Bernard Shaw: Portraits and Portrayals
Examining Shaw in 2006
By Ronald D. Patkus
Associate Director of the Library for Special Collections
2006 represents the 150th anniversary of the birth of George Bernard Shaw, or Bernard Shaw as he preferred to be called. The anniversary year provides an opportunity for us to consider anew Shaw’s life and work, and Colton Johnson’s essay in this brochure provides an excellent overview of this topic. Shaw was prolific in his literary output, and involved in a variety of artistic, political, and social issues. He achieved great fame not only because of his dramatic and literary accomplishments, but also because of the sheer force of his personality. Some have even gone so far as to say that during his lifetime Shaw was the most famous person in the world.
Shaw may have been one of the most famous people in the world, but he was probably also one of the most controversial. Some people agreed strongly with his views. Others disagreed strongly. And still others took more complex views of the man and his oeuvre. When examining even a small sample of writings that were published about him, one sees almost immediately in the titles of books that authors wanted to deal with a diversity of opinions on Shaw. Was he, for example, a harlequin or a patriot? A prophet or a playboy? A man or a mask? Or neither? Or both?
The current exhibit in the Main Library, “Bernard Shaw: Portraits and Portrayals,” examines in some detail how Shaw was viewed, and what his contemporaries thought of him. It does this by presenting examples of artistic portraits and literary portrayals. Together these complementary genres give us some sense of who Shaw was to his readers and the general public up to 1950, the year he died. The exhibit relies on materials held by the Vassar College Libraries, and two items on loan from the Burns Library at Boston College.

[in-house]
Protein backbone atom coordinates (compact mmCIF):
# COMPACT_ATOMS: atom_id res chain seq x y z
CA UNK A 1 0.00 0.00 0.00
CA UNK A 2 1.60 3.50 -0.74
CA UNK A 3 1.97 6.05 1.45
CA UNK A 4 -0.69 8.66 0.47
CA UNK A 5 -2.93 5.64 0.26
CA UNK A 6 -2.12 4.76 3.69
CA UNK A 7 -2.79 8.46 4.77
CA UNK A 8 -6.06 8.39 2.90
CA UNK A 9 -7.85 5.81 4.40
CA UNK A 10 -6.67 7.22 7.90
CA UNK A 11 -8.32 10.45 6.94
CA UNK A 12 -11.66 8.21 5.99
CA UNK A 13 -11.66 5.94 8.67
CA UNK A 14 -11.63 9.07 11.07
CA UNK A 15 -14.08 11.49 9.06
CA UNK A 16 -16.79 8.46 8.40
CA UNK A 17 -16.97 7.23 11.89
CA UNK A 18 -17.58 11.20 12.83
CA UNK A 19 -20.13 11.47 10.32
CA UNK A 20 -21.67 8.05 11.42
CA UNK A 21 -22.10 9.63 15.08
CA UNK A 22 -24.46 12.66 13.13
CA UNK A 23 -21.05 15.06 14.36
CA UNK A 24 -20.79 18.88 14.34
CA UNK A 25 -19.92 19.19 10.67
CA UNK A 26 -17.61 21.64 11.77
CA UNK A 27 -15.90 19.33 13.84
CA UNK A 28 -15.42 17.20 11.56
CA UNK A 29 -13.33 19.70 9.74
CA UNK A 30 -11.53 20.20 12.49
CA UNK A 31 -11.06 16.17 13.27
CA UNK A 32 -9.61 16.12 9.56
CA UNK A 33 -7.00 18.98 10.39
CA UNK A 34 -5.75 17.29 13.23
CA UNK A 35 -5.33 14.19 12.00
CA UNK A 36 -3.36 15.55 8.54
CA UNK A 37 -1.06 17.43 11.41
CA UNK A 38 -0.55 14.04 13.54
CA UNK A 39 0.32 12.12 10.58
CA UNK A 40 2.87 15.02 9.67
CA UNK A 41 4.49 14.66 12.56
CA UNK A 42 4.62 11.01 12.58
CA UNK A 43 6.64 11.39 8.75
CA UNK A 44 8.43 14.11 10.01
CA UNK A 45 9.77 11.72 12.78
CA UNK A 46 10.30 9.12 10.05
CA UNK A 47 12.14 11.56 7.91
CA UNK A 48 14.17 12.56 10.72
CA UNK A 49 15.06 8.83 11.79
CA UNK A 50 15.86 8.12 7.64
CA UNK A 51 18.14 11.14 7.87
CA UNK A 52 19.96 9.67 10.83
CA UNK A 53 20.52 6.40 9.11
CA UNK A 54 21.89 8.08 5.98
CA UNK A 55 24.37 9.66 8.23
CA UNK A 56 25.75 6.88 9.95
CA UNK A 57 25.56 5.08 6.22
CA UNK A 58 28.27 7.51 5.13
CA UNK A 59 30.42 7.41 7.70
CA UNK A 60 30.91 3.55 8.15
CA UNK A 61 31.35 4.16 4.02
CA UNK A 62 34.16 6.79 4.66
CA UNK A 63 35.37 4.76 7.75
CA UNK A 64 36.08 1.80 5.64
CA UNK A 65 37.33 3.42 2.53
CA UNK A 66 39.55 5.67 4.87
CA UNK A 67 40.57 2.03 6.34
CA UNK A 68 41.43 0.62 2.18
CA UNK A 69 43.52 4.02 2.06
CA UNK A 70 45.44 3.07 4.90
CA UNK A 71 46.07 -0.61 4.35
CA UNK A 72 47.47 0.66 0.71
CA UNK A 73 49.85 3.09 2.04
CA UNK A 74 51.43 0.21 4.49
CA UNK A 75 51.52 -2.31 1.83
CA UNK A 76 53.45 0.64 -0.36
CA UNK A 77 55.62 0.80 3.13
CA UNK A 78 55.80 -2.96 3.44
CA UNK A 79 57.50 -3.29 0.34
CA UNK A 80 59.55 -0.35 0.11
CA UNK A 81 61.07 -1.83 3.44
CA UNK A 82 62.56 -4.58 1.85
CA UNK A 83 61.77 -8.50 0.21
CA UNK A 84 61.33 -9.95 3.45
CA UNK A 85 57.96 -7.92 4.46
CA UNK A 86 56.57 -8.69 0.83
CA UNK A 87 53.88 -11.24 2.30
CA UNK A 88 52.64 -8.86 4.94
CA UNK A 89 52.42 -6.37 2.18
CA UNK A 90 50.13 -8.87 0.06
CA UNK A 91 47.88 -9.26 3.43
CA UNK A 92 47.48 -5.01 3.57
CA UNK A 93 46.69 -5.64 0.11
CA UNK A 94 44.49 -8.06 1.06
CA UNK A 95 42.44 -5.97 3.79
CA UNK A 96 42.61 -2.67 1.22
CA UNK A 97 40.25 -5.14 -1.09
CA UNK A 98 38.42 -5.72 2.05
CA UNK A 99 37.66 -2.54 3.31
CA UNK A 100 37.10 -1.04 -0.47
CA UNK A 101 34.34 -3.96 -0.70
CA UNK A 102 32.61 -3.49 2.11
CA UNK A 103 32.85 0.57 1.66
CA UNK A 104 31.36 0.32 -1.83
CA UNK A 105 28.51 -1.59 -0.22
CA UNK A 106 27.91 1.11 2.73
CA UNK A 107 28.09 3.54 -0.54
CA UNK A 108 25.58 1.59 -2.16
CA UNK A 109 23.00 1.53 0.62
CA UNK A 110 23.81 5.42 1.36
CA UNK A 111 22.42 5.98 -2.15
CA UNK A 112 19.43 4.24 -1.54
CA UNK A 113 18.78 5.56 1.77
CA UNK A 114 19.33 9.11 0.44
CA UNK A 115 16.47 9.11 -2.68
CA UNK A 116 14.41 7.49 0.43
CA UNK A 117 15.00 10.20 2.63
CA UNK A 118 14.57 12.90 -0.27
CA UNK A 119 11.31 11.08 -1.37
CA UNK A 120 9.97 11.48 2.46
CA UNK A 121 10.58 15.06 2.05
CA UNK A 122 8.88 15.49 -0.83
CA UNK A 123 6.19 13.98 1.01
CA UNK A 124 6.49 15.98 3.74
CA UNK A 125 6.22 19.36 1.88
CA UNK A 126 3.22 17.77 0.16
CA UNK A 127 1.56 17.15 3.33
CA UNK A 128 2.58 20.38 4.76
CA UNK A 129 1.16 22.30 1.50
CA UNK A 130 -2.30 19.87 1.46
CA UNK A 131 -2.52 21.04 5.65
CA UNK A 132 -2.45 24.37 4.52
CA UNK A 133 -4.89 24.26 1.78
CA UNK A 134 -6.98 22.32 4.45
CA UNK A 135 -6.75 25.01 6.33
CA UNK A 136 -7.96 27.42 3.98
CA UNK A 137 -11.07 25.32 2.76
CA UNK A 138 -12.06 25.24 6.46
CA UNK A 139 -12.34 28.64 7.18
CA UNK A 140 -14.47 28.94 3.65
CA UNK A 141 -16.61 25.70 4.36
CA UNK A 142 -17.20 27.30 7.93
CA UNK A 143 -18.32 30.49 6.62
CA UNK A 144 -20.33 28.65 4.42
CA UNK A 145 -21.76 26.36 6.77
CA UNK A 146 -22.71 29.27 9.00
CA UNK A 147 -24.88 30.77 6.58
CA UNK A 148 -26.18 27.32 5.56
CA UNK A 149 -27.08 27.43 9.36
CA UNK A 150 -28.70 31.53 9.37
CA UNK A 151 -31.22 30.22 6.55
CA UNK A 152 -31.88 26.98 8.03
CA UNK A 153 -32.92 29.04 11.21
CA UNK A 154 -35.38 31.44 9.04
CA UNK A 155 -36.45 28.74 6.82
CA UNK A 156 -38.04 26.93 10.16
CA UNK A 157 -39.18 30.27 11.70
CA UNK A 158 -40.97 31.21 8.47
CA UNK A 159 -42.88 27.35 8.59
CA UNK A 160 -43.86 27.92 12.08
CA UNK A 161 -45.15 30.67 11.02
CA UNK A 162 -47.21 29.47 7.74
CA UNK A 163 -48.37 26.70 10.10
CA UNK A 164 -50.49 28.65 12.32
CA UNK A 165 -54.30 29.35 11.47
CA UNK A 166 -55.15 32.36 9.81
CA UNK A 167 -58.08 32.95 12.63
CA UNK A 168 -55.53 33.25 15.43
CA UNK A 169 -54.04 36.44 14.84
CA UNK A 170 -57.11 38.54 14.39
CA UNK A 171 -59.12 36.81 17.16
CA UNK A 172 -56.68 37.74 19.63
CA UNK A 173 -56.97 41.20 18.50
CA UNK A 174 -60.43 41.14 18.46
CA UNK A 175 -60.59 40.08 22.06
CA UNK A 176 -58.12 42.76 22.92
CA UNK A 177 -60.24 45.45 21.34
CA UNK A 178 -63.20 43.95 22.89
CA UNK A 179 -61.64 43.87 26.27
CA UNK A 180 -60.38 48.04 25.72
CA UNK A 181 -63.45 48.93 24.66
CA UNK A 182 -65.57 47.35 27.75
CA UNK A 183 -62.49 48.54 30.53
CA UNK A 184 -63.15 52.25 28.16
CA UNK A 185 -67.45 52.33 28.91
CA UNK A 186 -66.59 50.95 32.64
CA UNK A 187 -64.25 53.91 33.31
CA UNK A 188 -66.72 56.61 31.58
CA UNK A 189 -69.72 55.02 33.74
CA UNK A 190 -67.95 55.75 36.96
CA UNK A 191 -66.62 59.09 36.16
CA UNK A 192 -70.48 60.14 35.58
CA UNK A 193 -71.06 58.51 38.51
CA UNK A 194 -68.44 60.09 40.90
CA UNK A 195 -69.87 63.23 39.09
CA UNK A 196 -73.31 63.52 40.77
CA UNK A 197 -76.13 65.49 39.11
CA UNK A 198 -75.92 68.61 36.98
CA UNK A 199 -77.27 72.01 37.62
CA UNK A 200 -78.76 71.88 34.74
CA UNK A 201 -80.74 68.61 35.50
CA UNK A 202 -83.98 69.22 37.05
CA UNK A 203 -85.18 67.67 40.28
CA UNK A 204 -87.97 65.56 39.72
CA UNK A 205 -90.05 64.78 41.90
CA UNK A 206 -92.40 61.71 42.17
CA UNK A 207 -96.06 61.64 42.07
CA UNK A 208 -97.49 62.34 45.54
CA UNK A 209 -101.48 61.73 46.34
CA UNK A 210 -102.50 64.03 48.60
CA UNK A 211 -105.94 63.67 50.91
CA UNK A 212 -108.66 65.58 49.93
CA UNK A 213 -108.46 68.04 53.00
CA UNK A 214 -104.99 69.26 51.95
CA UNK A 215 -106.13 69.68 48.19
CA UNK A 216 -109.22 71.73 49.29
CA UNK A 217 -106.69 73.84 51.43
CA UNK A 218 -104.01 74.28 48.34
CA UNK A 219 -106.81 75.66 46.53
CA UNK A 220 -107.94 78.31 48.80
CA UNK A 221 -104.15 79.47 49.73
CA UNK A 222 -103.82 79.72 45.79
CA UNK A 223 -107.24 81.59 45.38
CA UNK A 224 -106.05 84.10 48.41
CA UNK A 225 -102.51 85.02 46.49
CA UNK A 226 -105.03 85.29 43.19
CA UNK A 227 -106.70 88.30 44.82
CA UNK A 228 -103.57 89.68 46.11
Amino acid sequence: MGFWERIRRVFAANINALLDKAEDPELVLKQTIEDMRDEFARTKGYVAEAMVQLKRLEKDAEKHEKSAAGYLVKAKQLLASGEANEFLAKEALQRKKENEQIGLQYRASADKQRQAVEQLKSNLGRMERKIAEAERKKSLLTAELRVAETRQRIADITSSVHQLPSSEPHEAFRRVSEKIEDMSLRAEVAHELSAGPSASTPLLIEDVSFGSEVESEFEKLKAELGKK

Many of the artistic portraits and books relating to Shaw form part of the Archives and Special Collections Department. The majority of these materials were donated to the library in 1977 by Mrs. Oscar Serlin. Many interesting items were included in the Serlin gift, such as depictions of Shaw by European and American artists, and a number of rare and valuable books. The Serlin gift nicely complemented other materials already held by Special Collections that in some way related to Shaw. Together, they extend our holdings on the theatre and modern literature in general, which is one of our strongest areas of collecting. Of course there are many other books in the Main Library that relate to Shaw and several of these are included in the exhibit as well.
There are a number of other libraries in the United States and Canada that have substantial collections on Shaw. In recent years Boston College acquired a collection from Samuel N. Freedman, which was thought to have been the largest in private hands. The University of Guelph, in Ontario, Canada, houses the Dan H. Laurence Shaw Collection, formed by a noted Shaw editor and bibliographer. Brown University houses the Sidney P. Albert-Bernard Shaw Collection, and the Harry Ransom Humanities Research Center at the University of Texas also has a large Shaw collection. Closer to home, in New York State, Cornell holds one of the largest collections in the world, the Bernard F. Burgunder Collection, and Colgate University also holds a collection on Shaw. This list is not exhaustive, and there are many other interesting Shaw items in other institutions.
It is hoped that in this anniversary year the Vassar exhibit will provide one opportunity for us to re-acquaint ourselves with Shaw and to ask ourselves who he was and who he is.